• A painting of James in the Armenian Sts. James Cathedral, Jerusalem: James is dressed in episcopal robes, wears a miter and holds a crozier (Gowler 2014, 54).
  • Blessed James Apostle. In the Stav. Bib. (1093-97) illuminations of the apostle James are at the introduction to the Catholic epistles (f. 197 r→) and at the beginning of his epistle (f. 197 v→.). The apostle stands, holding a book.
  • Apostle James the Less, statue, south portal of Chartres Cathedral, early 13th century.

Anonymous, James Among Other Apostles (sculpture on limestone, early 13th c.),  South Portal, Chartres Cathedral, France

© D.R. Photo Mary Ann Sullivan→ 

James holds a club.

  • Leonardo da Vinci (1495-98), The Last Supper, Santa Maria delle Grazie, Milan. 

Giampietrino (1495–1549), The Last Supper (oil on canvas, ca. 1520, after Leonardo da Vinci [1452–1519], The Last Supper [1495-1498]),  298 cm x 770 cm

Royal Academy of Arts, London, exhib. Magdalen College, Oxford

Public Domain © Wikicommons→ 

James, who resembles his brother Jesus, is second from his left. This full-scale copy was the main source for the— unfortunate—twenty-year restoration of the original (1978–1998). It includes several lost details such as Christ's feet, the transparent glass decanters on the table, and the floral motifs of the tapestries that decorate the room's interior.  It was first mentioned in 1626 by the author Bartolomeo Sanese as hanging in the Certosa di Pavia, a monastery near Pavia, Italy, but it is unlikely that it was intended for this location. At some point, the upper third of the picture was cut off, and the width was reduced. Giampietrino is thought to have worked closely with Leonardo when he was in Milan. A very fine, full-size copy of this painting, before it was cut down, is installed at Tongerlo Abbey in Westerlo, near Antwerp, Belgium. 

  • Lucas Cranach the Elder (1509), Infant Saint James among his relations, a triptych in the Stadelsches Kunstinstitut, Frankfurt, Germany. The infant Jesus, his mother Mary, and Mary's mother St. Anne are portrayed in the center. To the right is St. Anne's other daughter Mary, her husband Zebedee, and sons John the Evangelist and James the Greater. To the left is another of St. Anne's daughters named Mary with her husband Alphaeus; their children James, Joses (Joseph), Simon, and Jude are in the left and center panels.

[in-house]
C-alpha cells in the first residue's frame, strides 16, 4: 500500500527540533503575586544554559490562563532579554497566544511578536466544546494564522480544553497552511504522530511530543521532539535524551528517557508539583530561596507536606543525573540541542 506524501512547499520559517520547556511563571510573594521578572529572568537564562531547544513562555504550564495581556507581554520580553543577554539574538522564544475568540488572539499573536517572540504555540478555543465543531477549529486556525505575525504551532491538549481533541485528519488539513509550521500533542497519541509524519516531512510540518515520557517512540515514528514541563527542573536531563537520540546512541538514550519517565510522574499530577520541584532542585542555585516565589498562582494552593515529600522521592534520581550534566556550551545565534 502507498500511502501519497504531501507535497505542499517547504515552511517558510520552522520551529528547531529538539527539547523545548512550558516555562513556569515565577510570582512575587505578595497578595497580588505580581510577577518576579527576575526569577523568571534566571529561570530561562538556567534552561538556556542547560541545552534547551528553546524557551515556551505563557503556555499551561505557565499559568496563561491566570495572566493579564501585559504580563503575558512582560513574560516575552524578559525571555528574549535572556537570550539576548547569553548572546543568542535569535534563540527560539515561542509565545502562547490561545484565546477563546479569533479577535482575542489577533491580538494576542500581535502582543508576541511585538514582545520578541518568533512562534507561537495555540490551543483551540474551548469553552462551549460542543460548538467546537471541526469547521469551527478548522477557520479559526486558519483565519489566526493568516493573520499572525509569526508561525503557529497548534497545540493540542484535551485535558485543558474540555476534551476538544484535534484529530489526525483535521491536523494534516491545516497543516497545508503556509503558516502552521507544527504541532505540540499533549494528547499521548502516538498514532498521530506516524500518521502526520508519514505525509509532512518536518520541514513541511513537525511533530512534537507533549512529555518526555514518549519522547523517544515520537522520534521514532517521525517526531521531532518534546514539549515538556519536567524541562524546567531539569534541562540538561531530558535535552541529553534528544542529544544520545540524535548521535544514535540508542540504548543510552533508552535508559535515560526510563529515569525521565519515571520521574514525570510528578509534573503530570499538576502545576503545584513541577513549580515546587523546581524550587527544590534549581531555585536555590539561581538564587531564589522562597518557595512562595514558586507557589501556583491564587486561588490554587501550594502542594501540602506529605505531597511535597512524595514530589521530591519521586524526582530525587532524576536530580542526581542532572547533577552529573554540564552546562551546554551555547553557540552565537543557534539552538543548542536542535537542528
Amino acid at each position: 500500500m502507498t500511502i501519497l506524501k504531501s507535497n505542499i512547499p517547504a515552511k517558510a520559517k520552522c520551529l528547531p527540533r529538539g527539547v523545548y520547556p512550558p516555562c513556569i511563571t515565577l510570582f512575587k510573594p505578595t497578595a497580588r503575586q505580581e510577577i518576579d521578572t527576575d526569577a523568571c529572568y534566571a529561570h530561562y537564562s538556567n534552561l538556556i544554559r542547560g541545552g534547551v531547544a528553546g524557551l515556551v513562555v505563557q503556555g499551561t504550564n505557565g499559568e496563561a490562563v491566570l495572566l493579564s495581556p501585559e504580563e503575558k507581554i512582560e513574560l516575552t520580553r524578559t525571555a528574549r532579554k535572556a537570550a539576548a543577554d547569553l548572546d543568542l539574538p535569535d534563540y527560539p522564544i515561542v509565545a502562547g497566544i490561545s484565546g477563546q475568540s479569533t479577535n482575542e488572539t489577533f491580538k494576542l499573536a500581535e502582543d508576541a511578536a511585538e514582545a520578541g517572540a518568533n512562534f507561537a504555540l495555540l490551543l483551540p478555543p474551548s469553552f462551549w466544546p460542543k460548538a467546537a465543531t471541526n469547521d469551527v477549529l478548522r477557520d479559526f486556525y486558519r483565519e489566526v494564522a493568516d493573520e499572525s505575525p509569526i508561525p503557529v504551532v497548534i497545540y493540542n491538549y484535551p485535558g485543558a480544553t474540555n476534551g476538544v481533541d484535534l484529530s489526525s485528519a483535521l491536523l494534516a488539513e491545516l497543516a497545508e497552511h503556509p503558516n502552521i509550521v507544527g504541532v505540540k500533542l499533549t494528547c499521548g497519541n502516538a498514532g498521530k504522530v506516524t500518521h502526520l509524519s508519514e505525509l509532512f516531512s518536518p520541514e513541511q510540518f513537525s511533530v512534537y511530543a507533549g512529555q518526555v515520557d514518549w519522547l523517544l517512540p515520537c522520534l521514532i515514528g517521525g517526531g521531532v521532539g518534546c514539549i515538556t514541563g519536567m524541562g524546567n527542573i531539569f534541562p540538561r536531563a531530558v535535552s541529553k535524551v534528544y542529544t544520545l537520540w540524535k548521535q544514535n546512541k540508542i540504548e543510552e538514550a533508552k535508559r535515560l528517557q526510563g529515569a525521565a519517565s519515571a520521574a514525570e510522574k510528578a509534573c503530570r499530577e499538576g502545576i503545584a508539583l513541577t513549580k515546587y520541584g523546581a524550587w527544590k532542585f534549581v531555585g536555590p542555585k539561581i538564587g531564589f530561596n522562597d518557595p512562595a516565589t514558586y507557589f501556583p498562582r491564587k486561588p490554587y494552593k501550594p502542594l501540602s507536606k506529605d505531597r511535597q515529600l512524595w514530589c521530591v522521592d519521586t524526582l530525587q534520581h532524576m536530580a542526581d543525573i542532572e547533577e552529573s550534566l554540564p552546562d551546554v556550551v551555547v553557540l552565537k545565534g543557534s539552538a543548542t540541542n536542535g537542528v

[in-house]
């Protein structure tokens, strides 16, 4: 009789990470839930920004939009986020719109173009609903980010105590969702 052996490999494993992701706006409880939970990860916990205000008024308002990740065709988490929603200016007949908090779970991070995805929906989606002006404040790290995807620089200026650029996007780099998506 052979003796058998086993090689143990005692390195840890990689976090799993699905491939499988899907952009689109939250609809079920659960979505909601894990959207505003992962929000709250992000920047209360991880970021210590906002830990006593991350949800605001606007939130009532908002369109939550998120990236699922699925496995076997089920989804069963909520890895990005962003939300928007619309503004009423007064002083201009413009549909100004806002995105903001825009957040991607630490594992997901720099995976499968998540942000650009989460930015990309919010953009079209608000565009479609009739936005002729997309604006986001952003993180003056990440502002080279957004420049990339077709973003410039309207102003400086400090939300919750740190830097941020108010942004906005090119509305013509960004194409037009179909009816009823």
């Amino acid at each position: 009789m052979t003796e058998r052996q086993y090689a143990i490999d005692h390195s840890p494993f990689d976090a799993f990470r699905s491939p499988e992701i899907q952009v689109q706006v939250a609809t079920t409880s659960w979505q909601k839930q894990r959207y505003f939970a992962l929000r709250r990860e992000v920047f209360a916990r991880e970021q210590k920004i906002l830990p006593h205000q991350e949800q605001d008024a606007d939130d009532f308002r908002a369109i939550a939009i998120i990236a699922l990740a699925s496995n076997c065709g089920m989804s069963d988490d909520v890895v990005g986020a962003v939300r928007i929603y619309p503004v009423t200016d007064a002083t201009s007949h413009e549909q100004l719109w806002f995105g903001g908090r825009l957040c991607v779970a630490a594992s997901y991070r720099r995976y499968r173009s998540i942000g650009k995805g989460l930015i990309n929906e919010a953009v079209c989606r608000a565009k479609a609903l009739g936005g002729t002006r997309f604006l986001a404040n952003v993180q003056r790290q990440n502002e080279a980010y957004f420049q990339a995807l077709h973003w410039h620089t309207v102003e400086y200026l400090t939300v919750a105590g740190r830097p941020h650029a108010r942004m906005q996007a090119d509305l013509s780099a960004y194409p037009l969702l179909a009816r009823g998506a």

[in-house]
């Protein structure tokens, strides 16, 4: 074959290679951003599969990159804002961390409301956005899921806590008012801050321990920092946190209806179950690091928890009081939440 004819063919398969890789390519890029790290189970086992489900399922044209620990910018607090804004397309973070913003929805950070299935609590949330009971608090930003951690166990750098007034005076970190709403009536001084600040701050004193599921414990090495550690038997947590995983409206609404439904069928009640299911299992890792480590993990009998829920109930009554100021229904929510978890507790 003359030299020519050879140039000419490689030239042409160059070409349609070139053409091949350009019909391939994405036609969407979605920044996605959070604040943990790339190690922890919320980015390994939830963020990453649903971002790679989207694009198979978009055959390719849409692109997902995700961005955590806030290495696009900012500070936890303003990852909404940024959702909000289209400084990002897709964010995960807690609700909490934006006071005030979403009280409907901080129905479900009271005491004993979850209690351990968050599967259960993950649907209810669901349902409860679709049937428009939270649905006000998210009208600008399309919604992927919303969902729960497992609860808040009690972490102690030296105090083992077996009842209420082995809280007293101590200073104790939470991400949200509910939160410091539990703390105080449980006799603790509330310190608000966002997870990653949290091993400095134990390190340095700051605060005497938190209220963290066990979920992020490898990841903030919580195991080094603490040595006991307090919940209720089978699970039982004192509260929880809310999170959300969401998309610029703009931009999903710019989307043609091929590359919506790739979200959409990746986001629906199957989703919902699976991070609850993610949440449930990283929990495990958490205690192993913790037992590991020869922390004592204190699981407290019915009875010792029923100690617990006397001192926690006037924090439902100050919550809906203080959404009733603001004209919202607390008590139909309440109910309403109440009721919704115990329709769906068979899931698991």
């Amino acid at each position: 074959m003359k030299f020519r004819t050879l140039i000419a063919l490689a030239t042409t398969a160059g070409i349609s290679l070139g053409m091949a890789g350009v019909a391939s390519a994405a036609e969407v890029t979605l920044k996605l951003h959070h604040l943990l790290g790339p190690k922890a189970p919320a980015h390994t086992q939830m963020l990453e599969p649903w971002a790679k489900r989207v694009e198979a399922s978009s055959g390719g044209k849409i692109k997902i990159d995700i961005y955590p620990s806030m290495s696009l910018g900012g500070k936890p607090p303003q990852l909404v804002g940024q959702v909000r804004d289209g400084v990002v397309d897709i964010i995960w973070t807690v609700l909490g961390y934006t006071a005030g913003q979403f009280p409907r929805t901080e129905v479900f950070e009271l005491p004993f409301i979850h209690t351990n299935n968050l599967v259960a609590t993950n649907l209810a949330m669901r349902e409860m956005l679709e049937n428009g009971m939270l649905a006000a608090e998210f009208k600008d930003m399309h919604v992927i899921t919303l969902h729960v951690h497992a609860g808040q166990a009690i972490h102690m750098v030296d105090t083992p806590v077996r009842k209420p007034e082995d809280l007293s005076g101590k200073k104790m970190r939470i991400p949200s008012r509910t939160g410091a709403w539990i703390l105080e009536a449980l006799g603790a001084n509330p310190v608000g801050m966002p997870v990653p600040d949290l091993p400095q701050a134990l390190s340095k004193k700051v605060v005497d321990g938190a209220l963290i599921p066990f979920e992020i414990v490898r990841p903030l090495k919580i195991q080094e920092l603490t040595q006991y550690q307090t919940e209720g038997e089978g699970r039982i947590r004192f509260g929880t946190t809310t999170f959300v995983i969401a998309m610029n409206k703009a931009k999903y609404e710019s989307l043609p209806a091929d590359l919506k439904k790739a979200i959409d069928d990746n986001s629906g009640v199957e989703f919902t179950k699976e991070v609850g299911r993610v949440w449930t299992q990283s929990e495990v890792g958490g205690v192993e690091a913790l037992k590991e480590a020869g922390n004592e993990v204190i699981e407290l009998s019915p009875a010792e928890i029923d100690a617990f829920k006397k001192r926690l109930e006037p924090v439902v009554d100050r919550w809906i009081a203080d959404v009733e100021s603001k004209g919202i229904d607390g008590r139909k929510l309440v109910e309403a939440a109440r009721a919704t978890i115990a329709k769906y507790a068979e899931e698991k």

Lucas Cranach the Elder (1472–1553), The Holy Kinship, (mixed media on lime, Wittenberg, 1509), Altarpiece, central panel: 100.4 × 121.1 cm; wings: 40 × 120 cm

Städel Museum — 1398, Frankfurt am Main

Public Domain © Wikicommons→

The side and central panels describe a a great hall with blue grey walls and three-colored tiles. In the side panels are depicted the half sisters of Virgin Mary, called after their fathers Mary Cleophas (left) and Mary Salome (right) together with their husbands.

Left panel: St. Mary Cleophas and Alphaeus (with the features of Friedrich the Wise with their two sons, the Apostles St. James the Less (at her breast) and Joseph Justus, called St. Barnabas, as annunciator of the Gospel of Matthew depicted with a book.

Central panel: Joseph, who seems to seems to sleep, the Virgin, dressed in blue with yellow lining, Anna and the Christ Child on her knee, who is stretching out his hand towards an apple given to him by Virgin Mary. Anna's three husbands following de Voragine Leg. aur. are shown in the background in the matroneum: on the left Joachim, who is attracted by the holy women in front of him and whose relation is also shown by the corresponding blue and yellow color of his dress, Cleophas (with the physiognomy and chain of Emperor Maximilian I and Salomas, with the physiognomy of Sixtus Oelhafen von Schöllenbach, secretary of Friedrich III, Maximilian I and Karl V), who are talking to each other. There is an architectural structure by a great stone bench in the foreground of the central panel with two marble columns on the sides, over which is strectched a cloth of gold. On the right column is a tablet with date and signature: [LVCAS CHRONVS FACIEBAT ANNO 1509. The parapet of the matroneum is decorated by a sculptured frieze with dancing putti holding six escutcheons with the six fields of Electorate of Saxony. In the hall are shown the 17 members of the Holy Kinship. In the central panel are shown two more children of Mary Cleophas and Alpheus, the Apostles Simon, patron saint of weavers, dyers, tanners and saddlers and Jude, who went on mission and suffered their martyrdom together and therefore are regularly depicted together.

Right panel: St. Mary Salome and Zebedee (with the features of Frederick III, Elector of Saxony, and his brother Herzog Johann der Beständige). St. Mary Salome, dressed in gold with dark red lining, is combing her son Saint James the Greater and while Saint John the Evangelist is hiding in her dress.

  • Paolo Veronese (Caliari) James as Bishop (1500s). Burghley House Collection, Lincolnshire, UK. The Bridgeman Art Library. James with crozier and miter, holding a book.

Paolo Veronese Cagliari (1528-1888), Saint James, (oil on canvas, ca. 1578), 200 X 85 cm, One of the volets of the organ of the church of San Jacopo, Murano, Venice — the other is a portrait of St. Augustine.

Burghley House Collection, Lincolnshire, UK, © A Graduate of Pomona→

  • Saint James the Less, painting by El Greco (c. 1612), Museo del Greco, Toledo, Spain.